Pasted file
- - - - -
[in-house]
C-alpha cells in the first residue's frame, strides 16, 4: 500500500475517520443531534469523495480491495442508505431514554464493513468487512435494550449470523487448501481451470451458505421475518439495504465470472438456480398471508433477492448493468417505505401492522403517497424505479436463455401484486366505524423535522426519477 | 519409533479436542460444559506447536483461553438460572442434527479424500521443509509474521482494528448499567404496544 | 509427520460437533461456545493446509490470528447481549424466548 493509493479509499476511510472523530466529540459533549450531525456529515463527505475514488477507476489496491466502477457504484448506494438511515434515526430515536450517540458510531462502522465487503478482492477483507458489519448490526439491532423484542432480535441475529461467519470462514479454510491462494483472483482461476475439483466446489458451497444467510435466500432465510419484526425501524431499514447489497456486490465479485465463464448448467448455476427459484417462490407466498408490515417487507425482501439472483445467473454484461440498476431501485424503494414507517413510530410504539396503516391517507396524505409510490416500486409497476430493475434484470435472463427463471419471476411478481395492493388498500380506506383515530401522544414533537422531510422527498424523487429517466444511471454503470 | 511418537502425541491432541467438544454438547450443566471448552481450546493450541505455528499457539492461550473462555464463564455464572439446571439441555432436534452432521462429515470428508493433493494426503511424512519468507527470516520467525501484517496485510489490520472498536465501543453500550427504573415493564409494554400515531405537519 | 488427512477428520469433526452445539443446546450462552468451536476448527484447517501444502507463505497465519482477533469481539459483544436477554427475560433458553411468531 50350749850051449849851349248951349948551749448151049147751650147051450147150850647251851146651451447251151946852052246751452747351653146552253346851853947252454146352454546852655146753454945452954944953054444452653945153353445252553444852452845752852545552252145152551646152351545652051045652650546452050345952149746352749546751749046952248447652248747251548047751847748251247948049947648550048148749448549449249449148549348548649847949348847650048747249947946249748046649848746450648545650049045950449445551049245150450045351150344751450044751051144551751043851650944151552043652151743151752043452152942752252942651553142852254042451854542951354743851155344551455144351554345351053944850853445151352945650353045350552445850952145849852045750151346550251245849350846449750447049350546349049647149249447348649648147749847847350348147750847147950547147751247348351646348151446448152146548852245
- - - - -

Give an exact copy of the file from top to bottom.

[in-house]
C-alpha cells in the first residue's frame, strides 16, 4: 500500500475517520443531534469523495480491495442508505431514554464493513468487512435494550449470523487448501481451470451458505421475518439495504465470472438456480398471508433477492448493468417505505401492522403517497424505479436463455401484486366505524423535522426519477 | 519409533479436542460444559506447536483461553438460572442434527479424500521443509509474521482494528448499567404496544 | 509427520460437533461456545493446509490470528447481549424466548 493509493479509499476511510472523530466529540459533549450531525456529515463527505475514488477507476489496491466502477457504484448506494438511515434515526430515536450517540458510531462502522465487503478482492477483507458489519448490526439491532423484542432480535441475529461467519470462514479454510491462494483472483482461476475439483466446489458451497444467510435466500432465510419484526425501524431499514447489497456486490465479485465463464448448467448455476427459484417462490407466498408490515417487507425482501439472483445467473454484461440498476431501485424503494414507517413510530410504539396503516391517507396524505409510490416500486409497476430493475434484470435472463427463471419471476411478481395492493388498500380506506383515530401522544414533537422531510422527498424523487429517466444511471454503470 | 511418537502425541491432541467438544454438547450443566471448552481450546493450541505455528499457539492461550473462555464463564455464572439446571439441555432436534452432521462429515470428508493433493494426503511424512519468507527470516520467525501484517496485510489490520472498536465501543453500550427504573415493564409494554400515531405537519 | 488427512477428520469433526452445539443446546450462552468451536476448527484447517501444502507463505497465519482477533469481539459483544436477554427475560433458553411468531 50350749850051449849851349248951349948551749448151049147751650147051450147150850647251851146651451447251151946852052246751452747351653146552253346851853947252454146352454546852655146753454945452954944953054444452653945153353445252553444852452845752852545552252145152551646152351545652051045652650546452050345952149746352749546751749046952248447652248747251548047751847748251247948049947648550048148749448549449249449148549348548649847949348847650048747249947946249748046649848746450648545650049045950449445551049245150450045351150344751450044751051144551751043851650944151552043652151743151752043452152942752252942651553142852254042451854542951354743851155344551455144351554345351053944850853445151352945650353045350552445850952145849852045750151346550251245849350846449750447049350546349049647149249447348649648147749847847350348147750847147950547147751247348351646348151446448152146548852245